Along with this range of music comes a committment to the Reithian ideas of informing, educating and entertaining. The music played on Concert is usually placed in some kind of context by the presenters and features such as Composer of the Week are designed to improve enjoyment of the music by providing knowledge. This is a Good Thing in many ways. Whereas mass (popular?) culture derives most of its commercial power by recycling styles and the inculcation of a type of blank minded ahistoricism, Concert ipso facto cultivates a longer view of cultural history by playing old music as well as new. And this includes genres such as Jazz and World Music (An ideologically loaded term if ever there was but let it pass) Out of this emerges the ability to make considered judgements about influences, changes and styles in music and the cultures from which it springs and in turns nourishes. Grand words maybe but I see that as being one the main roles of the media – Reith was no simple minded elitest and believed that the more people had access to knowledge then the more powerful they became. This is something derided by the commercial sector of radio as it pursues only profit.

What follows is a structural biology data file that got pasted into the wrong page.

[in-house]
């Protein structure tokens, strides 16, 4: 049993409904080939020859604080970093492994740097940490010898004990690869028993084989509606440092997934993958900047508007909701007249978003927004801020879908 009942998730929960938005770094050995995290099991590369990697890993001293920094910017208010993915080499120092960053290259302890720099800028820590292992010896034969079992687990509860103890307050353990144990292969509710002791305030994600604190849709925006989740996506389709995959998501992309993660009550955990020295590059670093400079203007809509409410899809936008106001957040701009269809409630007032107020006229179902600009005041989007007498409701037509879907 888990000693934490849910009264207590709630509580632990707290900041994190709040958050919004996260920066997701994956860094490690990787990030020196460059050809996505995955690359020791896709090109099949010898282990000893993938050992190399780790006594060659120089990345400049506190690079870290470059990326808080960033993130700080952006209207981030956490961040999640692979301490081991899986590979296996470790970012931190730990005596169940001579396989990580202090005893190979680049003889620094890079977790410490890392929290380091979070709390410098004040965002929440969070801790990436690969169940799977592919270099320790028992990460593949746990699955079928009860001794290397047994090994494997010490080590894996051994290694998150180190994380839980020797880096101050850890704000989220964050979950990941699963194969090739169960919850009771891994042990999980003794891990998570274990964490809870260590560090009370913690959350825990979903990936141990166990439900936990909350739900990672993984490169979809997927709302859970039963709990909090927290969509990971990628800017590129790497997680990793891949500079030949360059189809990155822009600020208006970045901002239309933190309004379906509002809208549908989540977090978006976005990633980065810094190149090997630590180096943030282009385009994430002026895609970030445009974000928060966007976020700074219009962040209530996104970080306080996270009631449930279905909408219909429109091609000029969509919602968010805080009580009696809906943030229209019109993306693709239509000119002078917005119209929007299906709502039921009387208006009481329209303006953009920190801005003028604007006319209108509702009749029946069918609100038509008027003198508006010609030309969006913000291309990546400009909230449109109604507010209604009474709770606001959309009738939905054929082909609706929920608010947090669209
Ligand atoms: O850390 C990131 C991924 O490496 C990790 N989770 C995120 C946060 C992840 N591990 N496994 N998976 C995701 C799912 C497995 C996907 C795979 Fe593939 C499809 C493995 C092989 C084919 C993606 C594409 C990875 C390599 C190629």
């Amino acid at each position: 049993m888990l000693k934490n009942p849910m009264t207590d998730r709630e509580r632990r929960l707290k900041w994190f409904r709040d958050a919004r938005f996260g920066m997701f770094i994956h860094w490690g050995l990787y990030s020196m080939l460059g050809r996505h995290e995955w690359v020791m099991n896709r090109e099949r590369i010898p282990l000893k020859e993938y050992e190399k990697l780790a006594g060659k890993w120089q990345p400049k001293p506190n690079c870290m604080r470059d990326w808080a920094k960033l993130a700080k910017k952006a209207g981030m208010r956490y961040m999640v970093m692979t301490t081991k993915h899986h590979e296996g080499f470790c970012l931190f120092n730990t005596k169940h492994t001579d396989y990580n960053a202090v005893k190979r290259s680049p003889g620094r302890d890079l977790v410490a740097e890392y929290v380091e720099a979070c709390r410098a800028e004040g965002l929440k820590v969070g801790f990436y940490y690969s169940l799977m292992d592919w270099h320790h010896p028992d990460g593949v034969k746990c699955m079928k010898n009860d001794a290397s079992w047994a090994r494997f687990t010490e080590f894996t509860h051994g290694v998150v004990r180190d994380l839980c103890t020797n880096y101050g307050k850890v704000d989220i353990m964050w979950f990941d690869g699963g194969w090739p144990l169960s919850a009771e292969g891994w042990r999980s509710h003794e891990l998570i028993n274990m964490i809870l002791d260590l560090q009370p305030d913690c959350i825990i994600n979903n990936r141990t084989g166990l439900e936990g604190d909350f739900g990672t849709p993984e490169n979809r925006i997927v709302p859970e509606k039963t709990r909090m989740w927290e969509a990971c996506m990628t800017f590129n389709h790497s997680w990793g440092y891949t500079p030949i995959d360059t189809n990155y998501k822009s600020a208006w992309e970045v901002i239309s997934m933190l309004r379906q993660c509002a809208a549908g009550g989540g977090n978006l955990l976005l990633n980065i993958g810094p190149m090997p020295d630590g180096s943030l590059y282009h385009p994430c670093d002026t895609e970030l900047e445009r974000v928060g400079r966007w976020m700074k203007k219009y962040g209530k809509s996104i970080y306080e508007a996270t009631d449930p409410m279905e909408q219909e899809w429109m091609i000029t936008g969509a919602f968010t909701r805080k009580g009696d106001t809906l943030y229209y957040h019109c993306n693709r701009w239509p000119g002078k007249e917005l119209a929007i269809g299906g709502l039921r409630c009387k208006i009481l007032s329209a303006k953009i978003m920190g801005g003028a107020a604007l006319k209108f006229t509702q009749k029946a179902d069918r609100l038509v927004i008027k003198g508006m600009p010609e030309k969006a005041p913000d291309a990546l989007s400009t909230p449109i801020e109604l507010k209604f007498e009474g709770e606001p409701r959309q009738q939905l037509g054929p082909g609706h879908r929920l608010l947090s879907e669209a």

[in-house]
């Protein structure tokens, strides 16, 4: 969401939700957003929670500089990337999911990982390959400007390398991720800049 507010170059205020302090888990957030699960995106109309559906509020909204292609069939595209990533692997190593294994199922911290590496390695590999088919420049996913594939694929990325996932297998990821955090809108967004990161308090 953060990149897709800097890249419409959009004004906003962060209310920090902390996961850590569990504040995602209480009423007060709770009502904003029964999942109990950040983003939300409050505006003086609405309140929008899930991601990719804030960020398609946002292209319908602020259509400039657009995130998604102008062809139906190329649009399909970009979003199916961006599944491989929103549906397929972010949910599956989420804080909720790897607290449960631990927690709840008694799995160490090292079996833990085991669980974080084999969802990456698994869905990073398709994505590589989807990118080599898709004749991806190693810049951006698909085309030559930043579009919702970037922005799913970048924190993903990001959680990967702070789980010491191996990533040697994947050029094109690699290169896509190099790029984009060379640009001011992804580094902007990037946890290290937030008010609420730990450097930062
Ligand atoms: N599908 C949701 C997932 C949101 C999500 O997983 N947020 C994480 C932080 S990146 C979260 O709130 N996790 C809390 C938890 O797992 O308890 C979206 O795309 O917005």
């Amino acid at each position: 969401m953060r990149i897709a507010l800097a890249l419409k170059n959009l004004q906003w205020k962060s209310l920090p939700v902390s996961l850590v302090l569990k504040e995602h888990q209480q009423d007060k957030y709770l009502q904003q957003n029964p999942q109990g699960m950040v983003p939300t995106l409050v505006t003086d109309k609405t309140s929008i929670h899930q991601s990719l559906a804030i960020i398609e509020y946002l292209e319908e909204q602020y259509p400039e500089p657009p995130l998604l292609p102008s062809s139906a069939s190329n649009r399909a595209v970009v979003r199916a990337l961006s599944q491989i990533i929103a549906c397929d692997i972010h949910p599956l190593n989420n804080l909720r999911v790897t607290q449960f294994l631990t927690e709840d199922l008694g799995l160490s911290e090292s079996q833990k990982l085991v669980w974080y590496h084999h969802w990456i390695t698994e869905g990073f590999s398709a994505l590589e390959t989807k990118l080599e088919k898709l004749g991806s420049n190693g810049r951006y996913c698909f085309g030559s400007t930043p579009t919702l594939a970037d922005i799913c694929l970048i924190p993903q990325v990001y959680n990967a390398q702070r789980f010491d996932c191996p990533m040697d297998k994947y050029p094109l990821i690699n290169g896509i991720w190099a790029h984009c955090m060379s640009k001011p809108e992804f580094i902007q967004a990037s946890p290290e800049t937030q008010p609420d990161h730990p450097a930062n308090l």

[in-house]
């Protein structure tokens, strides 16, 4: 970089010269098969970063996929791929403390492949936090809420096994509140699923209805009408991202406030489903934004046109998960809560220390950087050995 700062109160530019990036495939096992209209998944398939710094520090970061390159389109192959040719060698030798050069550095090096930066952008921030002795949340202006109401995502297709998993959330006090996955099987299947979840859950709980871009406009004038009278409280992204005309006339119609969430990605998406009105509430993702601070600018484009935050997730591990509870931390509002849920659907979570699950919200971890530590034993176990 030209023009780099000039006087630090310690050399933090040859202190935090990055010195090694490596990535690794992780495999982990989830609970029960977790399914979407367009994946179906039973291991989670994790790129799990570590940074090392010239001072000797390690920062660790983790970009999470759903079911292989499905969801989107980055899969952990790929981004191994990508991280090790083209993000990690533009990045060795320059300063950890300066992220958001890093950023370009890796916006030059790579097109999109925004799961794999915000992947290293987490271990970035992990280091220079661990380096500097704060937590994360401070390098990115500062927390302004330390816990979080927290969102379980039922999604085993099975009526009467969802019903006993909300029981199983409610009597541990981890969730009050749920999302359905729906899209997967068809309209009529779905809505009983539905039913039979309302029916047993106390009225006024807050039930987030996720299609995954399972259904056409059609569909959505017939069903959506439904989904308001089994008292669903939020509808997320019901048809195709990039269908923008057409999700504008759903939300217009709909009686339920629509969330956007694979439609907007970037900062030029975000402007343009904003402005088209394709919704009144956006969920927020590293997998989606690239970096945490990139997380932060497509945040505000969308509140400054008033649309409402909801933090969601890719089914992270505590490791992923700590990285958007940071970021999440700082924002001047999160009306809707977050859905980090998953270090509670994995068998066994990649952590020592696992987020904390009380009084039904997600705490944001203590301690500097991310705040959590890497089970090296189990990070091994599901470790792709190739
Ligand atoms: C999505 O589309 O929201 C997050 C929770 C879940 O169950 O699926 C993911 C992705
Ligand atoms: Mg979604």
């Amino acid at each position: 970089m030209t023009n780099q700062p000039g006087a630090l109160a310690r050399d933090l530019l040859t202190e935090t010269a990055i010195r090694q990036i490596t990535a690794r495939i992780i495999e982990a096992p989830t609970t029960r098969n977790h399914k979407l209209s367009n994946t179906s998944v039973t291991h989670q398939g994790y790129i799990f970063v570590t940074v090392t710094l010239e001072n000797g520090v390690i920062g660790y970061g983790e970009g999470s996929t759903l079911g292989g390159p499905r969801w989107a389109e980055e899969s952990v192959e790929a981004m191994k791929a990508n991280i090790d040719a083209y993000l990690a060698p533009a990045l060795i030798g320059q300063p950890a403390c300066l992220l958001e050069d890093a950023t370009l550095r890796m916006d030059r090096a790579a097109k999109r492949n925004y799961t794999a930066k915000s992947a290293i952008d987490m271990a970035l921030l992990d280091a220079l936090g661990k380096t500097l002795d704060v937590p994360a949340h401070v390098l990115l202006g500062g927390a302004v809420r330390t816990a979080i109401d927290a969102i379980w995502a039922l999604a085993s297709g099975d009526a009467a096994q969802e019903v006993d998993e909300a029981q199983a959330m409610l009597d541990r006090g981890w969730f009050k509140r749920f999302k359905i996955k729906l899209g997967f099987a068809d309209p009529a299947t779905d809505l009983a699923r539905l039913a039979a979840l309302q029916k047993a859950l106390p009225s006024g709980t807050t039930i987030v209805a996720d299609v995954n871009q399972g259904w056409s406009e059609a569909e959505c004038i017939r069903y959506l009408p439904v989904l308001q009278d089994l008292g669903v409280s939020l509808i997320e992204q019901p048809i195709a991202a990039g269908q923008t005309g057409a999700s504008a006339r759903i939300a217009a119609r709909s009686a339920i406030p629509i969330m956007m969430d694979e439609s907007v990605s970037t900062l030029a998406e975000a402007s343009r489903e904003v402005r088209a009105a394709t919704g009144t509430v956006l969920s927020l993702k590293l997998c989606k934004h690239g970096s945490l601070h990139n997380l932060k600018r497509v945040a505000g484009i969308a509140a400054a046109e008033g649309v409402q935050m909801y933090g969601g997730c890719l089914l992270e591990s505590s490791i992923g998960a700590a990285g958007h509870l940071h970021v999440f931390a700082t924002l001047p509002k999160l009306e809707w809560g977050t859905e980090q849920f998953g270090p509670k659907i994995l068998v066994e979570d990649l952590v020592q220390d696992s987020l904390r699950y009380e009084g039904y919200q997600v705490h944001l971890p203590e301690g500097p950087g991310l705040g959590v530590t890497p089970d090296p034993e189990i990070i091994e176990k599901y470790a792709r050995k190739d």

The idea is to strike a fine balance between high minded and patronising didacticism and simple minded pap. I believe Concert does this. Take BBC3 as an example. In the main it is dry, arid and pompous. Dons talking to dons. On the other hand is ClassicFM which is simple minded drivel. Tightly playlisted and concentrating on the ‘top 20’ of warhorses it is promoted as ‘relaxation’ and a ‘haven’. So we won’t be hearing much there to challenge or stimulate. In between these extremes I think Concert has struck a fine balnce of informed comment and varied entertainment that can also move and provoke. Kate Mead’s Soundlounge (Tues 7-midnight) is one of the most provocative radio programmes in NZ. It can make most metal, hardcore and rap sound like Abba. Cadenza (Mon-Fri 5-7) is in contrast a collection of lighter pieces that makes for an enjoyable and interesting drive show that ranges over the centuries and the world. So I think they have got the balance between too much brain strain and bovine entertainment pretty well right.